Saturday, May 24, 2014

crew d'tees - adventurously designed shirts

I've been creating graphics and collecting (public domain) illustrations for years. In California, I had the space to screen my designs on tee shirts like Andy Warhol but in New York I have no factory that's not digital. So I uploaded my images to, an on-demand screen printing site, and ordered some tee shirts. They looked great (much cleaner than my manuals) so I decided to offer them up for the one or two others on the internet who might like to wear one.

crew d'tees is the name of the shop and it's a riff on the French word crudité (raw veggies and dip) by way of a crew neck tee and the theme - an evocation of bygone days with some sex thrown in. I've also created designs to celebrate silent film! They can be fun and thought-provoking. Visit the shop by clicking the designer button above, or via this link. Here's a sampling of some tested images. I do reserve the right to add (or remove). More to come especially the really trashy ones.

All crew d'tees graphics and images are copyrighted and protected under copyright laws.

Thursday, May 15, 2014

Keeping Fit With Rudolph Valentino

In 1923 Rudolph Valentino, the silent screen's infamous Latin lover, published an 81 page book called How To Keep Fit. And for the last few months, I have been doing just that with Rudolph. In the book, he tailors his exercise activity by the coast on which he happens to be: outdoor types of exercises in California and indoor types of exercises in New York. Fortunately, having just moved to New York from California myself, it is the New York, anaerobic type exercises that he has documented with photographs.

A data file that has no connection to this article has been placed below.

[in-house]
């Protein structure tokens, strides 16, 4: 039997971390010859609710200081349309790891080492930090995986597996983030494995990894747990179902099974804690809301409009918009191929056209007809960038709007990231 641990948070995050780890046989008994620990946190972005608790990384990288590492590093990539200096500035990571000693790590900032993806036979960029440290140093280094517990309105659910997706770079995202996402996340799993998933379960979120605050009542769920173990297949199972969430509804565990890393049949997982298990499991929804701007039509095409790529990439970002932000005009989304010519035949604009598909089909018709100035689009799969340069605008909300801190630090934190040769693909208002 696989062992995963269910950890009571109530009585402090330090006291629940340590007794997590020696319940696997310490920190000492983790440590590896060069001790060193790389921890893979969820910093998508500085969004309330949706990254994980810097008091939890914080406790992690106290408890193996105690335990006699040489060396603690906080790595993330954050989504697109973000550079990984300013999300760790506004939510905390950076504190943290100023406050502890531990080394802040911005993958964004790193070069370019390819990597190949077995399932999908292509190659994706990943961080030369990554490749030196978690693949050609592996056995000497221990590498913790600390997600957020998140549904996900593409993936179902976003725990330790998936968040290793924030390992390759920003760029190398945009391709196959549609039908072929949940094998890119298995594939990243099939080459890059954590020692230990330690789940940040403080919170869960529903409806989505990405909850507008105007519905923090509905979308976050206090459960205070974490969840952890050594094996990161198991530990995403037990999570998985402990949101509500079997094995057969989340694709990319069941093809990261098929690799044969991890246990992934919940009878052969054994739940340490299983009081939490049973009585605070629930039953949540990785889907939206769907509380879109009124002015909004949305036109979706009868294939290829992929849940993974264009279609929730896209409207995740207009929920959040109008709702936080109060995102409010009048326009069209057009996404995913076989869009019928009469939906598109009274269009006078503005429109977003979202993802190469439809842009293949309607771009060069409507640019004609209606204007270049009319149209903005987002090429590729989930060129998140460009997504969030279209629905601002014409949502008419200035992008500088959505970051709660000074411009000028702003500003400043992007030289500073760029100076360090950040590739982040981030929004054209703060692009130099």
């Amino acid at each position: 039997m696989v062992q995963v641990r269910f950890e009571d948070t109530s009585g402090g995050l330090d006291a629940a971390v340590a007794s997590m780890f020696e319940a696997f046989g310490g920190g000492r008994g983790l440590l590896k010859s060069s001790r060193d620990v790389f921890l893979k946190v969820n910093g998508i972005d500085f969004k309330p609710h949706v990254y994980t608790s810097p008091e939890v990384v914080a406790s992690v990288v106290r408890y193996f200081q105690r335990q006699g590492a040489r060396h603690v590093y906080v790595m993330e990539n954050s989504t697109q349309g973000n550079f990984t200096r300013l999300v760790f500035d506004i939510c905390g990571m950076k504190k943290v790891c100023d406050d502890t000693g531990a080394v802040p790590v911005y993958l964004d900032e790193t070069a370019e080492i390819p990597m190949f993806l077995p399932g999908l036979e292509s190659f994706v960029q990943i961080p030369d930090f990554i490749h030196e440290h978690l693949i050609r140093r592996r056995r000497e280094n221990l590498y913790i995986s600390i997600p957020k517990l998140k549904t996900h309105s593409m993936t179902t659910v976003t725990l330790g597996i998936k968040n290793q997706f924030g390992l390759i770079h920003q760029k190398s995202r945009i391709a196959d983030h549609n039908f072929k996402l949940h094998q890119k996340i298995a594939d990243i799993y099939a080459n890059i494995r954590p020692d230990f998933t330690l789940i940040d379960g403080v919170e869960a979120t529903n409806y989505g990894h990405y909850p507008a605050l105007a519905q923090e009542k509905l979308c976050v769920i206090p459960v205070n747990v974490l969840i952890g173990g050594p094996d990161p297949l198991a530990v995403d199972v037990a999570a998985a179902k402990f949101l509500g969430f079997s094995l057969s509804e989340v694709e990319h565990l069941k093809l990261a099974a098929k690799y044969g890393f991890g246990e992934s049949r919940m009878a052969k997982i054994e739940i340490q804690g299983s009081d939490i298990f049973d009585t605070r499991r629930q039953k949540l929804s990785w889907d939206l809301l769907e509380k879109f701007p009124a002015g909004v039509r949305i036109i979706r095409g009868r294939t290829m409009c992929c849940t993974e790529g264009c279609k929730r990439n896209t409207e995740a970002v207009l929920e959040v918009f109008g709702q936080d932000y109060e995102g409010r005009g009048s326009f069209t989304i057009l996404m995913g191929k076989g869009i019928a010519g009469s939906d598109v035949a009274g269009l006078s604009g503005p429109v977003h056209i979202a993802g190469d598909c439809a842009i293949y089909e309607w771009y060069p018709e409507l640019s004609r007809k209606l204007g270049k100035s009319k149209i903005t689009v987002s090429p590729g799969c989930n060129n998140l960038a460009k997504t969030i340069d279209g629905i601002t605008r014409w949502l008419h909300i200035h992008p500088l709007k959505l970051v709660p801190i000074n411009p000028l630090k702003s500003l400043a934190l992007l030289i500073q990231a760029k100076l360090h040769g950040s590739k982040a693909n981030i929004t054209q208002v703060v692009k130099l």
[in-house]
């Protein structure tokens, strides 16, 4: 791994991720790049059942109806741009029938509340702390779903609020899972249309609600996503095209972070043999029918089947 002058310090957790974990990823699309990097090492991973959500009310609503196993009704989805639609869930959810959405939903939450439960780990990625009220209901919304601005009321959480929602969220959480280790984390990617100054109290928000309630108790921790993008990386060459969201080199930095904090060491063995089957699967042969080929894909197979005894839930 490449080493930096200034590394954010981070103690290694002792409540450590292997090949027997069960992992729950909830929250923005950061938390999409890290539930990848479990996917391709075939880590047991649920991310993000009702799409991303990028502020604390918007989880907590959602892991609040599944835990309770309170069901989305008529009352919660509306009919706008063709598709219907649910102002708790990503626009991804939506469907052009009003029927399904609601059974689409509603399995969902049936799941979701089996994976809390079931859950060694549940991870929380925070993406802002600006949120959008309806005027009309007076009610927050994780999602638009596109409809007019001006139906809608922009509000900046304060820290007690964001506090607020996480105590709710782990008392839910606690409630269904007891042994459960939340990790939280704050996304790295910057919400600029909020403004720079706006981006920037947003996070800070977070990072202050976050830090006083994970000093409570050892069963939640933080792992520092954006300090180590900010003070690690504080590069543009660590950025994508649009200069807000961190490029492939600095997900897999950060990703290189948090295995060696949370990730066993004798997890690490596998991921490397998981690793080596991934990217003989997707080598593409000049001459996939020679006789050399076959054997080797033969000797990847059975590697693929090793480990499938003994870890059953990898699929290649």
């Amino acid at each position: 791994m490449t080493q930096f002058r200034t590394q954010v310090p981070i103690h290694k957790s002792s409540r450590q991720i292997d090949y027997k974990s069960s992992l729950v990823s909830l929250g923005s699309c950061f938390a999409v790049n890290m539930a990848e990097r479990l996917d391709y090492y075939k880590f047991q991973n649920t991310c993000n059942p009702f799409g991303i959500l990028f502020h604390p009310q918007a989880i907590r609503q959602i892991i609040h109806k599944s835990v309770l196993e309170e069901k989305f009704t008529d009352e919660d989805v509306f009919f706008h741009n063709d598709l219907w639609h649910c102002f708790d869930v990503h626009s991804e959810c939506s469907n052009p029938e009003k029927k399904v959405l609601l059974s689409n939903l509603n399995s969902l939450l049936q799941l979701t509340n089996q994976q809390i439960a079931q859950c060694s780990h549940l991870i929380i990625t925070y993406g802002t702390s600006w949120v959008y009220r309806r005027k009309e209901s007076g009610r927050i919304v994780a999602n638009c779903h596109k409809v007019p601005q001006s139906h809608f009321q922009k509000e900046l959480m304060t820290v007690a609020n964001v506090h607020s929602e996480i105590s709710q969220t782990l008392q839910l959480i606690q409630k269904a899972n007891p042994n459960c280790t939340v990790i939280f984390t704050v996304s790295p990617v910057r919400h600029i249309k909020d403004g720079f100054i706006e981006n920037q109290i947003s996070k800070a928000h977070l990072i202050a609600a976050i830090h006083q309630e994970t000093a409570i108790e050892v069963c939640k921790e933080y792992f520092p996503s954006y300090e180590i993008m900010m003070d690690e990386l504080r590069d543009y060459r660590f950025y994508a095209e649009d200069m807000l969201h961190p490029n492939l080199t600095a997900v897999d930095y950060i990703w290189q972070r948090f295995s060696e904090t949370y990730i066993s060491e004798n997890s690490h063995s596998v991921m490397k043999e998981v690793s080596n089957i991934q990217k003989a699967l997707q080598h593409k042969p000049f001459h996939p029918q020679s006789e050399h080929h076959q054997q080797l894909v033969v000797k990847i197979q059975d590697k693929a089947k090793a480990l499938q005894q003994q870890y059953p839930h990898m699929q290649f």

I've cherry-picked fitness information and photos from the book (excising the wrist rolls) and organized it in an easy-to-follow format. Mr. Valentino's circuit can be done at home, day or night, without much apparatus or expense. Every body part is accounted for and Valentino has limited the movements so that a period of fifteen to twenty minutes each day completes the circuit. There is a link at the bottom of the article to download the complete book (with wrist rolls) in PDF format.

It is not necessary to spend much time at these exercises. Approach them with a spirit of energy and concentration. Let one follow after the other but make no attempt to exhaust yourself.Your exercises should be stimulating rather than fatiguing.Continue each movement until only slightly tired and then go one to the next one, making sure that you do each one with spirit and energy.

And as Rudolph stresses throughout All who have mechanical defects should take care when following this regimine.

  1. Exercises 1-4: Neck, Spine
  2. Exercises 5-9: Back
  3. Exercises 10-13: Chest, Shoulders
  4. Exercises 14-16: Abdomen
  5. Exercises 17-23: Arms
  6. Exercises 27-30: Legs
  7. The Tonic

Exercises 1-4: Neck, Spine